While Wayne and Judy Moxham-Price are beginning to take the foot off the gas in relation to their cattle business, their fondness for crossbred Droughtmaster cattle remains vital.
Wayne and Judy are now splitting time between their home at Yeppoon, while continuing to head out to their breeding block, Mrs Smiths, in the North Burnett region, and their fattening block, Pindari, at Lawgi in the Callide Valley.
Mr Moxham-Price said Mrs Smiths, which was originally part of the larger Oakey Creek Station, has been in the family since the 1930's. In 2003 they sold two thirds of the property and stayed on Mrs Smiths, they purchased Pindari the same year.
"We're in the midst of completing succession planning with our sons Blake and Luke as we look to phase out. Both the boys are employed outside of our cattle business. Luke has his own farm in the Callide Valley and also works on ours, while Blake and his wife Teneille live and work on Pindari. Together we coordinate around their rosters to muster, brand, preg-test and wean," he said.
Their path to utilising Droughtmaster genetics in their herd 15 years ago was long and winding.
"We started with an all white Brahman breeding herd from the 1960's to the late 1980's, and put Angus bulls over them for hybrid vigour and to lower the Brahman content, and we then joined Wagyu bulls to these first-cross heifers.
"This program hit a bit of a snag as we soon discovered how much ticks love the soft, heavy-coated cattle. To reduce the hair and softness we introduced Belmont Reds, then went back to softer Brangus, but we got the tick problems again.
"To solve this ongoing problem we brought in Droughtmaster and Senepol bulls to put over the crossbred breeding herd, and this breeding program has been working well for us since. Our black breeding herd is slowly changing to red."
Mr Moxham-Price said he likes the temperament, smooth coat and fat cover of the Droughtmaster.
"The Droughties also have a degree of Bos Indicus content, but don't show high Bos Indicus characteristics. We won't buy higher content types for the simple reason that hump height is one of the main MSA measuring standards, and has been discovered to have a negative impact on eating quality, the higher the hump is."
The family usually put the bulls with the replacement heifers from the second week in October, with the rest of the breeders joining them in November. The bulls are then taken out of the paddock at the end of February, though if it's dry they're kept in for a week to 10 days longer.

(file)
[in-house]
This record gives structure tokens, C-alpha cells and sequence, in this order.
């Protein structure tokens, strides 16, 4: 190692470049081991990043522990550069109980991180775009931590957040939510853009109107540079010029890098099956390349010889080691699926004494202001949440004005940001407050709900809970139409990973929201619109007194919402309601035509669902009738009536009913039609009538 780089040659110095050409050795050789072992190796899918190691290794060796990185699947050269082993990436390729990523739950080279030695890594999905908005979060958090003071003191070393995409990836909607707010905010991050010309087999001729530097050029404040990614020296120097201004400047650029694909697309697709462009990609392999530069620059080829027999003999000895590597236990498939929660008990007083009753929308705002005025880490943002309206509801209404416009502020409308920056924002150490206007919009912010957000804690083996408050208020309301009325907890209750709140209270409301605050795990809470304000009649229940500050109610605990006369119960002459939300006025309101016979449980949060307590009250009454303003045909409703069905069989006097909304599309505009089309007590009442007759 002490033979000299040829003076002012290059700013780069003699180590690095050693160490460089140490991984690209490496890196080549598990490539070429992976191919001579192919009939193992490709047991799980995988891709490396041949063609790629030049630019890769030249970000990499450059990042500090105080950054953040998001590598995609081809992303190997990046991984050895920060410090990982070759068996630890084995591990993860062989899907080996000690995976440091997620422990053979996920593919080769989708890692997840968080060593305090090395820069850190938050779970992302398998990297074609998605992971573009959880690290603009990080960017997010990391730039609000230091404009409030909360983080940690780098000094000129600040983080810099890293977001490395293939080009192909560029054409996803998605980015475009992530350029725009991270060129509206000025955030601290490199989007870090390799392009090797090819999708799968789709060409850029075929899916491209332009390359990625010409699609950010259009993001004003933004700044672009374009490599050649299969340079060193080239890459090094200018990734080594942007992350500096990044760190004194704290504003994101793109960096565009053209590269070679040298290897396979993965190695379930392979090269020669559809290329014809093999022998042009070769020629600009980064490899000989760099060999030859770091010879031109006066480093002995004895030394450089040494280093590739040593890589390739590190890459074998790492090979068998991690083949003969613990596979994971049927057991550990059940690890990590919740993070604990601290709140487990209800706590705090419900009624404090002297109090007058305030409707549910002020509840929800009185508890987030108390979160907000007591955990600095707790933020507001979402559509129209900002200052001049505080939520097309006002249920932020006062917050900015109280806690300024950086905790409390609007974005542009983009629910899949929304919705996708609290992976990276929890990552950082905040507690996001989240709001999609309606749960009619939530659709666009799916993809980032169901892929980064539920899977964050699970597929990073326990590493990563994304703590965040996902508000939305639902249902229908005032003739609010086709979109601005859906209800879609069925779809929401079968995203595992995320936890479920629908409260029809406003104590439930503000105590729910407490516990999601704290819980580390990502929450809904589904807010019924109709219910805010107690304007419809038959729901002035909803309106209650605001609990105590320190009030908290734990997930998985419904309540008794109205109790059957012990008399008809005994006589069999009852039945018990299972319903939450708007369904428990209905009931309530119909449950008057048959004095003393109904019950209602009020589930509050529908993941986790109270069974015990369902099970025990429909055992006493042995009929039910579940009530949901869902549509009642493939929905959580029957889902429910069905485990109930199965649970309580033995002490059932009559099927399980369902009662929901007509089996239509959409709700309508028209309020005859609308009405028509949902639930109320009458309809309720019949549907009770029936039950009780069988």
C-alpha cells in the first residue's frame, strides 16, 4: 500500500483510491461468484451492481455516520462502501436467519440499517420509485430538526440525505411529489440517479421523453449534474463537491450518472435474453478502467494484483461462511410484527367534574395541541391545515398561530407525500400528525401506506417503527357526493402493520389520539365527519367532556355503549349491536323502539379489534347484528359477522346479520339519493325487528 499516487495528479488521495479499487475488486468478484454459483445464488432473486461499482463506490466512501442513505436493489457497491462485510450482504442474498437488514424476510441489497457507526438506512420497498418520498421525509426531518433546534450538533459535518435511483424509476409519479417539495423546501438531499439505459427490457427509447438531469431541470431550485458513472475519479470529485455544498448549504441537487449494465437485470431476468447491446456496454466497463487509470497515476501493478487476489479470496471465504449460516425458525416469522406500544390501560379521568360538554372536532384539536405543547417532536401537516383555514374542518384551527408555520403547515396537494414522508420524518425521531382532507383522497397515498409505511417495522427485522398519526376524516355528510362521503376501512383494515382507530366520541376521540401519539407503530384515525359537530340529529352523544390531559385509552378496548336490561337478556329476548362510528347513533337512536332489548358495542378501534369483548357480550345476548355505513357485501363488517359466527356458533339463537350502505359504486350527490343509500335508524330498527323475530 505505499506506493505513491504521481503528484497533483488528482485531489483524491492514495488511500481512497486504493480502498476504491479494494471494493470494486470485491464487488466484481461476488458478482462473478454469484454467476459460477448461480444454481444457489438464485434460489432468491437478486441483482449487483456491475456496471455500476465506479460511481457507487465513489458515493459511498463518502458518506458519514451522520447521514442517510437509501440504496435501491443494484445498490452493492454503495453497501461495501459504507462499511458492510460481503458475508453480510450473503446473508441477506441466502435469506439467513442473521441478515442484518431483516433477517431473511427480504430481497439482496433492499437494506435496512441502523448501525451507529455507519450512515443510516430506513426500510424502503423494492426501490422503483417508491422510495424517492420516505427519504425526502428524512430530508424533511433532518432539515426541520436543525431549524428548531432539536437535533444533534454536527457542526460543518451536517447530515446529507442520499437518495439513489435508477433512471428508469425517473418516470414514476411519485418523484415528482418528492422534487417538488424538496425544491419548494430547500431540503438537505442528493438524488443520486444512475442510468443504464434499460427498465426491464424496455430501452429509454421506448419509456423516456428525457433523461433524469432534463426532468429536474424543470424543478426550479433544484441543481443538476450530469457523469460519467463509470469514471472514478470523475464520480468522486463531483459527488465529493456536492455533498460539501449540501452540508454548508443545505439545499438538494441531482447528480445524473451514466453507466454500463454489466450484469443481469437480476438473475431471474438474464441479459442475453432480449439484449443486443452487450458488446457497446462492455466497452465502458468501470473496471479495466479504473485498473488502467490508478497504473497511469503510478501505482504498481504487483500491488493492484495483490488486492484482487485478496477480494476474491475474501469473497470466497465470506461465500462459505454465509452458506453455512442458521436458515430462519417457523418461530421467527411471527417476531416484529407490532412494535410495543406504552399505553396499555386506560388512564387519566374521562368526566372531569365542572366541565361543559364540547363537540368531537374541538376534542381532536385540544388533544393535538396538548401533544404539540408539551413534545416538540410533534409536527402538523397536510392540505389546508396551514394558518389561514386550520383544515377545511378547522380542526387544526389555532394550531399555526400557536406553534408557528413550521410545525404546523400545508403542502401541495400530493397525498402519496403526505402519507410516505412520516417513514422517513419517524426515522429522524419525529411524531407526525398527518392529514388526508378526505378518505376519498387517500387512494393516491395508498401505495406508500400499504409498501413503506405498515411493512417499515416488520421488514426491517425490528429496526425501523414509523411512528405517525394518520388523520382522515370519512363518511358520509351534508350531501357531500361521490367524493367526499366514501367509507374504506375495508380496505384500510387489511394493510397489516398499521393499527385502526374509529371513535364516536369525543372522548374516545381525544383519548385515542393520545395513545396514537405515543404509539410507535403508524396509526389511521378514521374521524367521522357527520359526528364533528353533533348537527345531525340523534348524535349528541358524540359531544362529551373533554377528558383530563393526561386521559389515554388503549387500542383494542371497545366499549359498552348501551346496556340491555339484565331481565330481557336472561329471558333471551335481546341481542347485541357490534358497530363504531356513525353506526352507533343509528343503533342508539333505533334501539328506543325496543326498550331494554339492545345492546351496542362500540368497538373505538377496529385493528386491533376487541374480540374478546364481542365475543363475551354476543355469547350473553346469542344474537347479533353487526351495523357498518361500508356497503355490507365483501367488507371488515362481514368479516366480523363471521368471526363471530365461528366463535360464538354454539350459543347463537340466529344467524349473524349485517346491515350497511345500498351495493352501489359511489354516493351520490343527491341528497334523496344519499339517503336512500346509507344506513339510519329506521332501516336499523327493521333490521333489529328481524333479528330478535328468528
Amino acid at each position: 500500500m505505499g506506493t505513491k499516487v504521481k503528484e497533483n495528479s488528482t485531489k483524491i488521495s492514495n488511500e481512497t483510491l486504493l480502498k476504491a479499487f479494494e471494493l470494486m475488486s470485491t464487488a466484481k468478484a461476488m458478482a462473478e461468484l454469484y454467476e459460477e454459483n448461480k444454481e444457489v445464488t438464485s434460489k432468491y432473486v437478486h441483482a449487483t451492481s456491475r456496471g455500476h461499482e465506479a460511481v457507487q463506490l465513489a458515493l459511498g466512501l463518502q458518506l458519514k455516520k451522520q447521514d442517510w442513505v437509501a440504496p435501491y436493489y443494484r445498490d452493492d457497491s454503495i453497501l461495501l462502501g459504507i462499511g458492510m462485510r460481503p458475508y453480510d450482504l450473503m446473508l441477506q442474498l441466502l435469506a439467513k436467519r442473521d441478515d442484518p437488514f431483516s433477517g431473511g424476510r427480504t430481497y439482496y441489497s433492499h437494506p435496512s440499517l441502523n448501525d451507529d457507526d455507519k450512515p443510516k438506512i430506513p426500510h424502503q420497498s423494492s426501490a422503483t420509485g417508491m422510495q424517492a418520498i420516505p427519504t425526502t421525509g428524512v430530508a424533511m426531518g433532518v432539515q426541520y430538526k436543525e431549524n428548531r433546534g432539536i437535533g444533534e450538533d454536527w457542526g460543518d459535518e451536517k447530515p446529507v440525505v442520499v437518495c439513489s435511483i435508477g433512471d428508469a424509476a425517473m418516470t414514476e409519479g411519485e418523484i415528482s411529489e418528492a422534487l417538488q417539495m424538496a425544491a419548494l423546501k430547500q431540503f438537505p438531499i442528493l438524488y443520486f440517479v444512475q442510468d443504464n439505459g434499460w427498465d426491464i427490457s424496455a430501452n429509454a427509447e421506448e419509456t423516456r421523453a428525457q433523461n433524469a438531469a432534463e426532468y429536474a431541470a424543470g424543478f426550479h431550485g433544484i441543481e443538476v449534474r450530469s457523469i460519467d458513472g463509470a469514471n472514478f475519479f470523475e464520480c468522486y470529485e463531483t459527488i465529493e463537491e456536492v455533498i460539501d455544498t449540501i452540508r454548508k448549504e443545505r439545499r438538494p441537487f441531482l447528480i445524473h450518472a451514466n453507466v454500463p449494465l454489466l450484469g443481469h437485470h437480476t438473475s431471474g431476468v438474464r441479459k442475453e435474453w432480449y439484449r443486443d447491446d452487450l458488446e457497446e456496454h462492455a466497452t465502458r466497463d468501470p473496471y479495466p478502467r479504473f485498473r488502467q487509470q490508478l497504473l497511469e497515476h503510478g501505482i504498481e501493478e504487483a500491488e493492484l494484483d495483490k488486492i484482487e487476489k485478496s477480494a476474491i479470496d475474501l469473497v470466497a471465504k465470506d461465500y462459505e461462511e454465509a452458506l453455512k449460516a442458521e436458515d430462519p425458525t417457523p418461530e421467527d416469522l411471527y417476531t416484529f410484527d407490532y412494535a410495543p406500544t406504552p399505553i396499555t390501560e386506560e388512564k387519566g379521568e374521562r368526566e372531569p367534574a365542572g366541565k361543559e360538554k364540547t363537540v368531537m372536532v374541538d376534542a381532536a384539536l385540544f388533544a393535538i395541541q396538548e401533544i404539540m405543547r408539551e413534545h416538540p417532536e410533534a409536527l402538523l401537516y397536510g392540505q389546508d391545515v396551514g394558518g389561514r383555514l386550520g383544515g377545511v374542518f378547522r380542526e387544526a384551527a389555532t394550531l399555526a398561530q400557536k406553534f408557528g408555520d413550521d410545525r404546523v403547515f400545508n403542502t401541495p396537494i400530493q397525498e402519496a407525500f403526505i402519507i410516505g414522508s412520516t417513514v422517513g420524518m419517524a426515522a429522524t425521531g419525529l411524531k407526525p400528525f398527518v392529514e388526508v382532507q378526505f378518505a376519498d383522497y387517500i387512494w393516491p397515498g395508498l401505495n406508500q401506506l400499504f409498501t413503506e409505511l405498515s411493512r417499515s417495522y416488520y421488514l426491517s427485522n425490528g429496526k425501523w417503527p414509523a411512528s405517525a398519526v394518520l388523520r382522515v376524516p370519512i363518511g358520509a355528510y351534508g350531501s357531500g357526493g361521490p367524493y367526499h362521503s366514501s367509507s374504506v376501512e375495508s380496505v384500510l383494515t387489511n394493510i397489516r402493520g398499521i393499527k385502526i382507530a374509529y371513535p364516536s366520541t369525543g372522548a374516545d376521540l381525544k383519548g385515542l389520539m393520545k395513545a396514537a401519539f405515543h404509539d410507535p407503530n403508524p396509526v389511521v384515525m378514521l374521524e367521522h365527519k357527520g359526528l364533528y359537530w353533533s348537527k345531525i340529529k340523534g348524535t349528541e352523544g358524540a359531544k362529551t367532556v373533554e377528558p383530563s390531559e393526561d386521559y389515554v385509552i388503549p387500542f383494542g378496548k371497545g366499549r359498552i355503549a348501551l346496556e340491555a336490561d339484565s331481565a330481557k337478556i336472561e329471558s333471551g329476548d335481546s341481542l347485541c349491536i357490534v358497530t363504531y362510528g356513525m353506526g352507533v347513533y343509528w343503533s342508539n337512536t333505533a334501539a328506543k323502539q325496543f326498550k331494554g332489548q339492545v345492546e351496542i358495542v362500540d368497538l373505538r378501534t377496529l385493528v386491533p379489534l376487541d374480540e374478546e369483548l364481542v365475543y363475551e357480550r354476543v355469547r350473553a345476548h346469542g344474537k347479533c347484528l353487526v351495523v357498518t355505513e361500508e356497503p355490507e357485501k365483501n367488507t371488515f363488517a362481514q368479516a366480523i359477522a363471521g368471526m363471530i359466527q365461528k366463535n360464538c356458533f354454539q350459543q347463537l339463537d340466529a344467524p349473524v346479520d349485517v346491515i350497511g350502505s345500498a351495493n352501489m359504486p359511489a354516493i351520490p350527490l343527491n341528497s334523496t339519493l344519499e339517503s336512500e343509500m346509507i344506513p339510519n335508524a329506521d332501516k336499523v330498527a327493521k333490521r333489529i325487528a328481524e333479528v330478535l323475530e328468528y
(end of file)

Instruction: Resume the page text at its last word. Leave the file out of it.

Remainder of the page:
"We wean and preg-test through the end of April and the first week of May. Empty cows go to the meatworks or if necessary, fattened on leucaena, then sent to the works. Our fertility rate varies with the season but we aim for the mid 80 per cent area. Sometimes it is a little higher and sometimes it is considerably lower. We put supplement out with the pregnant cows after weaning to help them maintain body condition through the winter. If body weight can be maintained it's beneficial with their cycling after they've calved.
They mainly sell into the Teys Grasslands program, as the plant is nearby so they can run in a few loads at a time when they're ready.
"Though we usually breed and fatten, due to the dry last year we had to sell cull heifers, a sizeable number of our replacement heifers as well as steers directly to the Teys Condamine Feedlot. Luckily with Droughtmasters being flatbacks we received a premium for the lower hump."
"For the meatworks we try and get steers to 310 to 314kg, cull heifers to 245 to 255kg, and cows a bit heavier. To obtain the Grasslands premium the carcase must meet MSA specifications. Our returns have been good, we can't complain at all."
The family have been buying bulls from Jason and Geraldine Barnard, Caldy Droughtmasters, for five years to bolster their herd.
"As Judy and I are both nearly 70 we only buy naturally quiet (not man-made quiet) polled bulls now. There is nothing better than poking along behind a mob of weaners who're all walking along nicely.
"Jason is very passionate about the temperament of his cattle. When we're looking to buy he's very honest about telling us which bulls will and won't walk away from us in the yard. He understands our requirements. The last two lots of weaners by Caldy bulls are the quietest we've ever had."
They look for smooth, long bulls with a tidy sheath, and a nice, kind head.
"We then weigh up their physical appearance against their IMF, rib eye area, morphology and testicular size when making our selections. The bulls we buy have to strike that balance."